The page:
Linda Betty Witt

Posted 11/2/23

Linda Betty Sue Wood Witt was born in Itawamba County, Mississippi on August 23, 1937, to parents, Ellie Mayhall Wood and Jesse Tulon Wood. She was the fifth child of a group of thirteen. She was the …

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Linda Betty Witt


Linda Betty Sue Wood Witt was born in Itawamba County, Mississippi on August 23, 1937, to parents, Ellie Mayhall Wood and Jesse Tulon Wood. She was the fifth child of a group of thirteen. She was the first in her family to graduate and did so proudly in 1956 from Belmont High School.

Betty is preceded in death by her parents: Ellie Mayhall Wood and Jesse Tulon Wood; brothers: Melvin Wood, James Wood, Joe Bob Wood, J.T. Wood and David Wood; sisters: Evelyn Burton, Maxine Mabus, Eloise Halstead, and Patty Ann Collum.

She is survived by her beloved husband of sixty-six years, Glen Witt: children: Kim Lucas (Tommy), Todd Witt (Tami) and Brad Witt (Lori); grandchildren: Jade Lucas Bennett (Jim), Witt Lucas (Linda), Lindee Witt Payne (Jon Morgan), Tucker Witt, Blake McNabb (Lindsay), Devin Shidler, Grayson Witt and Greta Witt; great-grandchildren – Adeliade, William, Allen, Faith, Payton and Emery; brothers – Eddy Wood (Jeri) and Leon Wood; sister – Glenda Cote; brothers and sisters-in-law – Eloise Lindsey, Larry Witt, Paul Witt (Patti) and Mildred Caudle and a host of nieces, nephews and friends.

Betty Sue married the love of her life, Glen, on September 20, 1957, in Zion, Illinois. Betty loved to tell the story of the first time she saw Glen sitting on a Coke crate at Red Skinner’s Service Station in Belmont. She told her children that he was so handsome and reminded her of her favorite movie star. Later, Betty and Glen officially met at Pop Yancey’s Drugstore in Red Bay where she worked as a waitress; it was a true love story. They were soulmates and best friends. They loved to travel and visited 48 of the 50 states together. Not sure which they enjoyed more, the actual trips, or telling stories throughout the years. They loved spending time camping and skiing at the river. Betty was an avid skier and was known to cut a 360 on a wave runner, even in the ocean, which didn’t go so well. To Glen’s dismay, Betty Sue insisted on taking square dancing lessons, but to his surprise he enjoyed it. There, they made lifelong friends.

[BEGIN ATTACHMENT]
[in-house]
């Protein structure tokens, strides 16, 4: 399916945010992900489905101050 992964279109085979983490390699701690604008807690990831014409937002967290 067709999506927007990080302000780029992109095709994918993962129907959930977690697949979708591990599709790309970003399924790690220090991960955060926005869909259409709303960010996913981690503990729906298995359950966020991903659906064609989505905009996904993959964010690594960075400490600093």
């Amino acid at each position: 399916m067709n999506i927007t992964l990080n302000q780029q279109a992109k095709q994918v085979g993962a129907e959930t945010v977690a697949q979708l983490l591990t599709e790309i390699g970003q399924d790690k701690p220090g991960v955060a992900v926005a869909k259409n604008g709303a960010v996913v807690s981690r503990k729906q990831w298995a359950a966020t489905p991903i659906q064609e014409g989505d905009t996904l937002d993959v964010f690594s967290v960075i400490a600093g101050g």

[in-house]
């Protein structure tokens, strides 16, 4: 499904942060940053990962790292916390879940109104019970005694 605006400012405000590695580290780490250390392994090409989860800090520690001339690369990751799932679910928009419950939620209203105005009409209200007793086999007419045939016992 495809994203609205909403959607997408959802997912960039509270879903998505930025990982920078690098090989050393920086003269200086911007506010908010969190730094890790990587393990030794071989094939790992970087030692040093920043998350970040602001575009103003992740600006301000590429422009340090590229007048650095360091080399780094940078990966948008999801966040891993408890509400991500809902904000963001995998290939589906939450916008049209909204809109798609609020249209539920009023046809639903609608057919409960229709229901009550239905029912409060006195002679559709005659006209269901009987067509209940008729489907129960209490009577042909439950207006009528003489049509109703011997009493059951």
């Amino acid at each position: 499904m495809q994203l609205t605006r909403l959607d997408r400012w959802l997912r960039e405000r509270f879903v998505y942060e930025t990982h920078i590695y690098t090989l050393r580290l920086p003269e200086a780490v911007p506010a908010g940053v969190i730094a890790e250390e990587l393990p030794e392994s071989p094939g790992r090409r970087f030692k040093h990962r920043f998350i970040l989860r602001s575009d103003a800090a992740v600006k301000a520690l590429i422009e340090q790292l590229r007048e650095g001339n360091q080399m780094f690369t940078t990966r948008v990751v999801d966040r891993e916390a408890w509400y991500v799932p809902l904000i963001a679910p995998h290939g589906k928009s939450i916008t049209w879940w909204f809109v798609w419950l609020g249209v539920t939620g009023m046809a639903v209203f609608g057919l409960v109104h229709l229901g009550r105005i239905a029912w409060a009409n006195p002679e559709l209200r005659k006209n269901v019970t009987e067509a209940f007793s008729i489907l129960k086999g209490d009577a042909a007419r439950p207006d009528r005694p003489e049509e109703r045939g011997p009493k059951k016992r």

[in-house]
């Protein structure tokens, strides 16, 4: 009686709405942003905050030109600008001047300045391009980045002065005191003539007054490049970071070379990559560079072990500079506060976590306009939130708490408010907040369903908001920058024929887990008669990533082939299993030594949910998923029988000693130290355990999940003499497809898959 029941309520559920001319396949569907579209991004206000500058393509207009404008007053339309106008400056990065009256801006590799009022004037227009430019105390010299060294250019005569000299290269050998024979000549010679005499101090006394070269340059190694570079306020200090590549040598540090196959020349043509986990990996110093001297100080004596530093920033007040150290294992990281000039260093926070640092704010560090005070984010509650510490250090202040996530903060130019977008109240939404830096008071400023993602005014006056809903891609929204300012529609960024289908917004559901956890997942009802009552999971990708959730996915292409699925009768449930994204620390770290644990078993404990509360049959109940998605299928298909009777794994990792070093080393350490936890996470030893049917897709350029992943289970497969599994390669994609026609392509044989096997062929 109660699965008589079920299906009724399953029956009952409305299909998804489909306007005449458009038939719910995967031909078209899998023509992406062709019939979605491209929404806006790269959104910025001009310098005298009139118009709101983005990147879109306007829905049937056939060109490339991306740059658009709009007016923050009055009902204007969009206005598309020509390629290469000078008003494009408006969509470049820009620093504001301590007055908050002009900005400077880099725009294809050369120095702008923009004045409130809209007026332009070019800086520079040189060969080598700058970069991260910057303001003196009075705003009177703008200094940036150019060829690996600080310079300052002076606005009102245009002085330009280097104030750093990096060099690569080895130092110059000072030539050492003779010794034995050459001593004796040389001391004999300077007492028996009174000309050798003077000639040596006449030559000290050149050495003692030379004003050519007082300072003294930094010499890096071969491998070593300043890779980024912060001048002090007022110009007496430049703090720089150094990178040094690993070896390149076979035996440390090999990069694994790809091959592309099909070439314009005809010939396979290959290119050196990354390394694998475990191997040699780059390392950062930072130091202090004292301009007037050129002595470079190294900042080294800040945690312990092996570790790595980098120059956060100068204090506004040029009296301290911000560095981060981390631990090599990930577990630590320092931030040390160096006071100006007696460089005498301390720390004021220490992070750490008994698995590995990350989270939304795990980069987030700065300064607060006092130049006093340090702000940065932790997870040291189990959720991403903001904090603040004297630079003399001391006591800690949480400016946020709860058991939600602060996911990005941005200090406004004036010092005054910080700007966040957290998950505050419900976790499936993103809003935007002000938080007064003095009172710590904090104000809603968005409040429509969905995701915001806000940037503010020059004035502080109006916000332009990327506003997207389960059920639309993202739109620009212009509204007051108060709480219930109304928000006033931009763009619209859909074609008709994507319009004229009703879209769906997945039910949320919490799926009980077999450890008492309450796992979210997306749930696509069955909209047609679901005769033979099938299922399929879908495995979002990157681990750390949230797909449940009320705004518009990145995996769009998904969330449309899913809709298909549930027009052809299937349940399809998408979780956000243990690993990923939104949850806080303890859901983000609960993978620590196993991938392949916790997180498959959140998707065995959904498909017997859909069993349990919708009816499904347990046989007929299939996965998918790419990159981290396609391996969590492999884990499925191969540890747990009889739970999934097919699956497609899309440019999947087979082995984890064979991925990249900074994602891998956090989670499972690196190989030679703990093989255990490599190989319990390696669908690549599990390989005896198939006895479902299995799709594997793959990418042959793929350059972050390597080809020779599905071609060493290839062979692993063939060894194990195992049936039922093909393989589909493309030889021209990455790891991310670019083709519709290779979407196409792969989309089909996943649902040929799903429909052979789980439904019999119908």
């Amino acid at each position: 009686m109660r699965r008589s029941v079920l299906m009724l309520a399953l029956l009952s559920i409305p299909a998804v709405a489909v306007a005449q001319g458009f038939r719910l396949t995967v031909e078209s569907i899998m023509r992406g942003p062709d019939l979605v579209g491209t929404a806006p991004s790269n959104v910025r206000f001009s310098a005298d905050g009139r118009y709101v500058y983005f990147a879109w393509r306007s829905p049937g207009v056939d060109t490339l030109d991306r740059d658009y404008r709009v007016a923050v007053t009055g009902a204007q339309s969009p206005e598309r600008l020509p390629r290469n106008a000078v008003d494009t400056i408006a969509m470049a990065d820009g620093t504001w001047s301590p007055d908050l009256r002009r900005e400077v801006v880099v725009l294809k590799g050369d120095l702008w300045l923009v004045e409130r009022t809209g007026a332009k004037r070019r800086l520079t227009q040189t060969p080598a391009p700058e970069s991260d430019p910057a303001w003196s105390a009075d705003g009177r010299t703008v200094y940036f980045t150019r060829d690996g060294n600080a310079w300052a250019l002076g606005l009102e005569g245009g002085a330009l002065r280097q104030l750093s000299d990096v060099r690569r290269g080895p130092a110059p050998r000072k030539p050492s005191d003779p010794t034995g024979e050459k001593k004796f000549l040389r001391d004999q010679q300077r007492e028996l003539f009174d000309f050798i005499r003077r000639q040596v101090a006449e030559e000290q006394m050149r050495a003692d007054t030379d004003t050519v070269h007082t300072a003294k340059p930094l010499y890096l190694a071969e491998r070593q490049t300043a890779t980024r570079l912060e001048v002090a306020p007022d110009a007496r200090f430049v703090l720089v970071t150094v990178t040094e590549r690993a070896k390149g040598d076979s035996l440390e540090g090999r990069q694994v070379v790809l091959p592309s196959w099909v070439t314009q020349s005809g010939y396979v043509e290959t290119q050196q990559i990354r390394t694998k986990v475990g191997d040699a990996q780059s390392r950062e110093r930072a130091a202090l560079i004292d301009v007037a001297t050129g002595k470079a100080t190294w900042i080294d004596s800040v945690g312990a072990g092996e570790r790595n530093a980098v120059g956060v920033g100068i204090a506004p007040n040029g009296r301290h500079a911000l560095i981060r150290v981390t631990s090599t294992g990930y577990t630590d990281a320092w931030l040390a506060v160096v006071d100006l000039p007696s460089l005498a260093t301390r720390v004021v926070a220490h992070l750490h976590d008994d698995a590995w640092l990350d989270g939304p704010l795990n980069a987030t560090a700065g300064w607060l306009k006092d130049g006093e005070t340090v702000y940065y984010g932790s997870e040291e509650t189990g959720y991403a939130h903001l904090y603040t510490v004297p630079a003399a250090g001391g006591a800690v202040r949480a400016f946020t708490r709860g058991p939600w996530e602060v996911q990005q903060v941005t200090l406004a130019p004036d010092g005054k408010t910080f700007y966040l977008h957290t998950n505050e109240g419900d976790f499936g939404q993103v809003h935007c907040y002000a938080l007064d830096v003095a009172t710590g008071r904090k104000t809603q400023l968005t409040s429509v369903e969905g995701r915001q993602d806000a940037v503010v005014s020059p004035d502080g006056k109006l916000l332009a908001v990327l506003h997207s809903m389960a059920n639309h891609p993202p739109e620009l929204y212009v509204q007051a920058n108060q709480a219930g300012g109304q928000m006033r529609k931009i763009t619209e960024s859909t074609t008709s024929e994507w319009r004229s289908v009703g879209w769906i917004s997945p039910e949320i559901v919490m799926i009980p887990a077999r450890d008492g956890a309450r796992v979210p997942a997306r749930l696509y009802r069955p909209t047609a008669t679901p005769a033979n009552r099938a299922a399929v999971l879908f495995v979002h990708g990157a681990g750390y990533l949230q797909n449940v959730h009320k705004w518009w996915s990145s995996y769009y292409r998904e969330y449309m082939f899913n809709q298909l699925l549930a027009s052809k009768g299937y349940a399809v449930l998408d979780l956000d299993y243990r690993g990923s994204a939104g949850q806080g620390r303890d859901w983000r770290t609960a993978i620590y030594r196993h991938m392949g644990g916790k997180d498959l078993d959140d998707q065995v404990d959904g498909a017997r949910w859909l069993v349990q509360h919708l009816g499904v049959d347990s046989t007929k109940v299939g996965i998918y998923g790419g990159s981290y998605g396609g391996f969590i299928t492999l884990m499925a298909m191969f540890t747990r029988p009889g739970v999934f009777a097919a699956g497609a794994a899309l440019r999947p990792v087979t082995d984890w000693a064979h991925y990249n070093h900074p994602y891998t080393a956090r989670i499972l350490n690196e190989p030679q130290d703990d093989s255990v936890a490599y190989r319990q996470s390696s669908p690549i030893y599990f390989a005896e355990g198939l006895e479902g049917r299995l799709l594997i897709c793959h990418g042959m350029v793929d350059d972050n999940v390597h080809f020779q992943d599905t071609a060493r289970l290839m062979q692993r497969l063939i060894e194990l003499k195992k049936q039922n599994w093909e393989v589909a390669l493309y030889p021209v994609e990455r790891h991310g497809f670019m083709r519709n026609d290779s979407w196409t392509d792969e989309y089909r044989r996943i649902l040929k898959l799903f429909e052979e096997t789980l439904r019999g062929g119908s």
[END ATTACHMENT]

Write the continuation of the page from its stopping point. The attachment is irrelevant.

In 1958, Betty and Glen had their first child, who they lovingly called “Kimmie”, then along came “Toddie”, and finally their baby, “Bradley D”. Their home was a place where friends and family always felt welcome. Betty loved her children’s friends like they were her own. She was a very loving mother who always put her children first. She was their biggest fan. Betty Sue would fight a grizzly bear, bare-handed for them.

Betty was a hard worker and had many jobs throughout her life. She was an IBM operator for Abbot Laboratories and later Outboard Marine. She was also a waitress, but disliked it almost as much as picking cotton. Betty was most proud of managing and developing their own business, Witt Auto Sales.

Betty loved music of all genres, but country music fit her personality best. She especially loved it when Witt played her favorite tunes. Betty loved to dance and shared her love of music with her children, grandchildren, and great-grandchildren.

Family meant a lot to Betty, coming from a family of thirteen. She was delighted when brothers, sisters, nieces, and nephews came to Aunt Betty Sue’s for the holidays, where there was an abundance of talking and loads of laughter. When her grandchildren came along it was on! Her oldest grandchild, Jade, made sure everyone knew that her “Grammie” was the boss of the entire family. Grammie loved driving the grands in her little yellow convertible. She shared her love of the water with her grandchildren, whether late-night swimming with Lindee, or taking Grayson and Tucker to the Red Bay Waterpark. The grandkids said she made the best chocolate gravy, French toast, and hot fudge. Grammie would sneak black coffee to little Greta. Boy did Grammie love her coffee!

Betty was blessed with friends from everywhere, she never met a stranger. She always saw the best in others and had a compliment to share. Betty Sue loved hanging out at the Dixie Queen, she had a standing appointment at 2:00.

Most importantly, Betty was a Christian who was a member of Belmont Methodist Church and loved visiting Golden Methodist Church. She made sure that her children knew how to pray and understand that Jesus was always with them.

Betty was a beautiful woman who never knew her own gifts. She was a vibrant woman with a huge personality, she was kind to a fault. Betty lit up a room and made everyone around her feel better about themselves. Betty Sue lived life to the fullest. She advised others not to take life too seriously, and to have fun wherever you are!

Betty would want to thank everyone for coming today and remind them to think of her often, remember the good times, and retell the stories she loved.

On that note, we are sharing a favorite Betty Sue Story. Betty Sue tells Glen, “Put on your coat”, Glen replies, “Are we going somewhere, or am I cold?”.

Services will be Wednesday, November 1, 4 p.m. at Deaton Funeral Home Chapel, Belmont, MS with Bro. Robert Wood officiating. Burial will be in Ridge Cemetery, Golden, MS. Deaton Funeral Home, Belmont, MS will be in charge of arrangements.

Pallbearers will be Witt Lucas, Grayson Witt, Tucker Witt, Jim Bennett, Jon Morgan Payne, Joey Cote, Donnie Wood, Jason Witt and Danny Wood.

Visitation was held Wednesday, November 1, 2-4 p.m. at Deaton Funeral Home